or not. Remember the rush to get P4 CPUs when they came out, even
    though a 1.6MHz P4 was slower than a 1.13MHz PIII-S? Or the rush to get
    Prescott CPUs, even though they are outperformed by the Northwood at the
    same clock speed?

    In the case of PCIe, it does have some advantages, but not as many as
    you would think, especially for motherboards with a limited number of
    shared PCIe channels.

    Regards,
    --
    *Art
  8. Archived from groups: alt.comp.periphs.videocards.nvidia (More info?)

    Doug wrote:

    > John, there are other chipset vendors out there aside from intel, what
    > motivation do they have for going PCI express? If the tech isn't
    > overwhelmingly superior to AGP why don't they (e.g. SiS, Nvidia, AMD) just
    > continue to crank out AGP-based chipsets?

    They will for a while. But Nvidia's latest generation is PCI Express, so is
    Via's, and I don't know of any announced plans for future AGP chipsets from
    either. As a chipset vendor AMD doesn't really count--their penetration in
    that market is almost negligible.

    Intel has enough market penetration with their chipsets that they get to
    define what the buyer expects, so unless it adds unreasonable cost like
    RAMBUS everybody else pretty much has to follow suit.

    There are some real benefits to PCI Express--the big one is that it has
    enough bandwidth to allow Gigabit to run at full speed--but it is mainly
    Intel hype that is driving it. It's supposed to be cheaper to implement
    but the cost of implementing PCI/AGP is so low that that saving is mostly
    in the eyes of the marketing department.

    --
    --John
    to email, dial "usenet" and validate
    (was jclarke at eye bee em dot net)
  9. Archived from groups: alt.comp.periphs.videocards.nvidia (More info?)

    "J. Clarke" <jclarke.usenet@snet.net.invalid> wrote in message
    news:d8viti05ij@news1.newsguy.com...

    >
    > There are some real benefits to PCI Express--the big one is that it has
    > enough bandwidth to allow Gigabit to run at full speed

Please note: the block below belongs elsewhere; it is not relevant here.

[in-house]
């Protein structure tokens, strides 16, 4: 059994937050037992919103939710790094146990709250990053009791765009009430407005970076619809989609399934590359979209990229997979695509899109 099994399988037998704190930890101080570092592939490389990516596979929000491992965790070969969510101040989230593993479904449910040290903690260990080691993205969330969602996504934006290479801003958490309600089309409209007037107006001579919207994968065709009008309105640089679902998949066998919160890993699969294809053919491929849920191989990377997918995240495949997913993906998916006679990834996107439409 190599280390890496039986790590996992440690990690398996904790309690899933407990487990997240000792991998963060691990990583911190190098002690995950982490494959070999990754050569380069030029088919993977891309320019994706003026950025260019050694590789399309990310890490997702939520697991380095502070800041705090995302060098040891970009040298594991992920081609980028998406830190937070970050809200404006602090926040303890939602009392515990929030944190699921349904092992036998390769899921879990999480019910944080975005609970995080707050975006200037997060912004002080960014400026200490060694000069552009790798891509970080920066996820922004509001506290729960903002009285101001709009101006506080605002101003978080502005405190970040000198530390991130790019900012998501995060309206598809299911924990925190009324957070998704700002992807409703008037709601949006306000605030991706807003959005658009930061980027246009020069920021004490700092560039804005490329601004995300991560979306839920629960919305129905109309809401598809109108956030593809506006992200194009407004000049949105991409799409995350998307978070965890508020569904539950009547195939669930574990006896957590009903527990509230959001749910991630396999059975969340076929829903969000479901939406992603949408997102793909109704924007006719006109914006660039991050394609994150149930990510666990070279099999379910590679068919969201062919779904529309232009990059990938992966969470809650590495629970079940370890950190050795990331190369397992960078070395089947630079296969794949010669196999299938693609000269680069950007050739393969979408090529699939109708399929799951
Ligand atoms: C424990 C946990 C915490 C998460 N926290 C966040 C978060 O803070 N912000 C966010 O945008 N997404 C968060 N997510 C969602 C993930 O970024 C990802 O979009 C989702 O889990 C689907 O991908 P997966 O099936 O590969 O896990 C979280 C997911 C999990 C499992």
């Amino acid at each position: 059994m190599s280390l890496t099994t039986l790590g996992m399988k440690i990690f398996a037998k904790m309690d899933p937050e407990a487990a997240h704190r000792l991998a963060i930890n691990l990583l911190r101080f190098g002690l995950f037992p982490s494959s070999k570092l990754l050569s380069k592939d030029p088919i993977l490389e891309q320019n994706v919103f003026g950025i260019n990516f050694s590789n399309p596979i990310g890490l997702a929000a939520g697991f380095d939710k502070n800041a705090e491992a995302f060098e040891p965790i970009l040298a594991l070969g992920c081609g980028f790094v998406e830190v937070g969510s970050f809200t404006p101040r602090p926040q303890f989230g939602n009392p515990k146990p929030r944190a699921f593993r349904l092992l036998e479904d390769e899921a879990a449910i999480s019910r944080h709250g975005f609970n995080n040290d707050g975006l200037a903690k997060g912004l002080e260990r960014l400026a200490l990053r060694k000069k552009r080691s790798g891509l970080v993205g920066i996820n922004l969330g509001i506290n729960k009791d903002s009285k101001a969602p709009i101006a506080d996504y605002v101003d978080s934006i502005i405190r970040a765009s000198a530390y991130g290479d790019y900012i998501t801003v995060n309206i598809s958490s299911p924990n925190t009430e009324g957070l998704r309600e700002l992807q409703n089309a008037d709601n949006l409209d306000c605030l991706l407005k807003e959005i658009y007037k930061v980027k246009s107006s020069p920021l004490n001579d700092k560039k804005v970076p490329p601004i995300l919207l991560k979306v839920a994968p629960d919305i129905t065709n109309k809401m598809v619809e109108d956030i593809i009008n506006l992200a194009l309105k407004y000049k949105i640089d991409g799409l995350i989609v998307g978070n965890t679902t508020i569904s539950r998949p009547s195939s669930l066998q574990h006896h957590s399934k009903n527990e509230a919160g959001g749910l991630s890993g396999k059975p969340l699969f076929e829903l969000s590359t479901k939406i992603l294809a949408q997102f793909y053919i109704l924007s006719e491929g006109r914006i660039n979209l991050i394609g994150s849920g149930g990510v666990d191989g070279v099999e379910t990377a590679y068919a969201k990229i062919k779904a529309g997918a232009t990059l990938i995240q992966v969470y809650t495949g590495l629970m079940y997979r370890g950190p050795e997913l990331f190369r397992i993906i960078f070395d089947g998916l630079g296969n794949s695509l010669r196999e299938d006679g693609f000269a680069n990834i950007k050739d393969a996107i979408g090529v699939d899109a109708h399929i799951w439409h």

>

    Are you referring to onboard gigabit Ethernet? If so, what's the maximum
    speed for non PCI-E gigabit?
  10. Archived from groups: alt.comp.periphs.videocards.nvidia (More info?)

    Gordon wrote:

    >
    > "J. Clarke" <jclarke.usenet@snet.net.invalid> wrote in message
    > news:d8viti05ij@news1.newsguy.com...
    >
    >>
    >> There are some real benefits to PCI Express--the big one is that it has
    >> enough bandwidth to allow Gigabit to run at full speed
    >>
    >
    > Are you referring to onboard gigabit Ethernet? If so, what's the maximum
    > speed for non PCI-E gigabit?

    On standard PCI, typically gigabit can hit about 300 Mb/sec--with careful
    tuning on a dedicated server it may hit 400. PCI-X lets it run at full
    speed, but the boards that have that tend to be relatively expensive
    workstation or server boards. PCI-E has more headroom than PCI-X and it's
    not super expensive.

    There are other approaches to getting good performance out of gigabit but
    they require that it be designed into the chipset.

    --
    --John
    to email, dial "usenet" and validate
    (was jclarke at eye bee em dot net)
  11. Archived from groups: alt.comp.periphs.videocards.nvidia (More info?)

    Strictly speaking the PCI bus should be able to handle gigabit ethernet
    because it's capable of 133MBytes/sec, how much of it's theoretical
    bandwidth is usable is another story I'm sure. Gigabit ethernet would peg
    out at 128MBytes/sec. At that high a xfer rate I doubt it would even be
    sustained.

    --
    there is no .sig
    "Gordon" <mc@msnet.com> wrote in message
    news:q_2dnYa5Rt6iyC7fRVn-rQ@comcast.com...
    >
    > "J. Clarke" <jclarke.usenet@snet.net.invalid> wrote in message
    > news:d8viti05ij@news1.newsguy.com...
    >
    >>
    >> There are some real benefits to PCI Express--the big one is that it has
    >> enough bandwidth to allow Gigabit to run at full speed
    >>
    >
    > Are you referring to onboard gigabit Ethernet? If so, what's the maximum
    > speed for non PCI-E gigabit?
    >
    >
  12. Archived from groups: alt.comp.periphs.videocards.nvidia (More info?)

    Doug wrote:

    > Strictly speaking the PCI bus should be able to handle gigabit ethernet
    > because it's capable of 133MBytes/sec, how much of it's theoretical
    > bandwidth is usable is another story I'm sure. Gigabit ethernet would peg
    > out at 128MBytes/sec. At that high a xfer rate I doubt it would even be
    > sustained.

    It can only manage that speed if the NIC is the _only_ device using the bus.
    In principle transfers from RAM to RAM can go at full speed, in practice
    they don't.

    If there is disk I/O, which is usually the case, then each movement involves
    two transfers on the PCI bus, one from disk to memory and the other from
    memory to net or vice versa.

    All that said, theory be damned in the real world you get 300 or so.

    --
    --John
    to email, dial "usenet" and validate
    (was jclarke at eye bee em dot net)